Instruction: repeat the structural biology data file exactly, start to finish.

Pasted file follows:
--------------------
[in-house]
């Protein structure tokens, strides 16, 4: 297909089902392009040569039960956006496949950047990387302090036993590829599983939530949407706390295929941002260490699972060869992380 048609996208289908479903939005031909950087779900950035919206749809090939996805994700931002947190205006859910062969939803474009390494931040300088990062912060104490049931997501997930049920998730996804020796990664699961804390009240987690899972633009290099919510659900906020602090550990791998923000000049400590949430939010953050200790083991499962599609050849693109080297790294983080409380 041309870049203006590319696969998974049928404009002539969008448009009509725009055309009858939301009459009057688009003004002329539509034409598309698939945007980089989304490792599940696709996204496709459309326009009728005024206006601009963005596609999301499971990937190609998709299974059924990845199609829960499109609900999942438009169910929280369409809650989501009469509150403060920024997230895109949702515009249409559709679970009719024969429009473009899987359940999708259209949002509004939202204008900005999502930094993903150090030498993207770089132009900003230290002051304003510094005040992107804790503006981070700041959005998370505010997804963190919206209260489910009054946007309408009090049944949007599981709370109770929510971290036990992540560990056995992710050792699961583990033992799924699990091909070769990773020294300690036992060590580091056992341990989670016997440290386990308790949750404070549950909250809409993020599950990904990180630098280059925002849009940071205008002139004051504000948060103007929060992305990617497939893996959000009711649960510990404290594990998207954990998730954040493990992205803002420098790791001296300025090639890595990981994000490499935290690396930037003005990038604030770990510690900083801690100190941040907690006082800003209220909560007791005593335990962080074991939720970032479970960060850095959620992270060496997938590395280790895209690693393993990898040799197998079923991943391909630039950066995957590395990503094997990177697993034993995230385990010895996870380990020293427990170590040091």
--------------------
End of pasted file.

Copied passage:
[in-house]
């Protein structure tokens, strides 16, 4: 297909089902392009040569039960956006496949950047990387302090036993590829599983939530949407706390295929941002260490699972060869992380 048609996208289908479903939005031909950087779900950035919206749809090939996805994700931002947190205006859910062969939803474009390494931040300088990062912060104490049931997501997930049920998730996804020796990664699961804390009240987690899972633009290099919510659900906020602090550990791998923000000049400590949430939010953050200790083991499962599609050849693109080297790294983080409380 041309870049203006590319696969998974049928404009002539969008448009009509725009055309009858939301009459009057688009003004002329539509034409598309698939945007980089989304490792599940696709996204496709459309326009009728005024206006601009963005596609999301499971990937190609998709299974059924990845199609829960499109609900999942438009169910929280369409809650989501009469509150403060920024997230895109949702515009249409559709679970009719024969429009473009899987359940999708259209949002509004939202204008900005999502930094993903150090030498993207770089132009900003230290002051304003510094005040992107804790503006981070700041959005998370505010997804963190919206209260489910009054946007309408009090049944949007599981709370109770929510971290036990992540560990056995992710050792699961583990033992799924699990091909070769990773020294300690036992060590580091056992341990989670016997440290386990308790949750404070549950909250809409993020599950990904990180630098280059925002849009940071205008002139004051504000948060103007929060992305990617497939893996959000009711649960510990404290594990998207954990998730954040493990992205803002420098790791001296300025090639890595990981994000490499935290690396930037003005990038604030770990510690900083801690100190941040907690006082800003209220909560007791005593335990962080074991939720970032479970960060850095959620992270060496997938590395280790895209690693393993990898040799197998079923991943391909630039950066995957590395990503094997990177697993034993995230385990010895996870380990020293427990170590040091």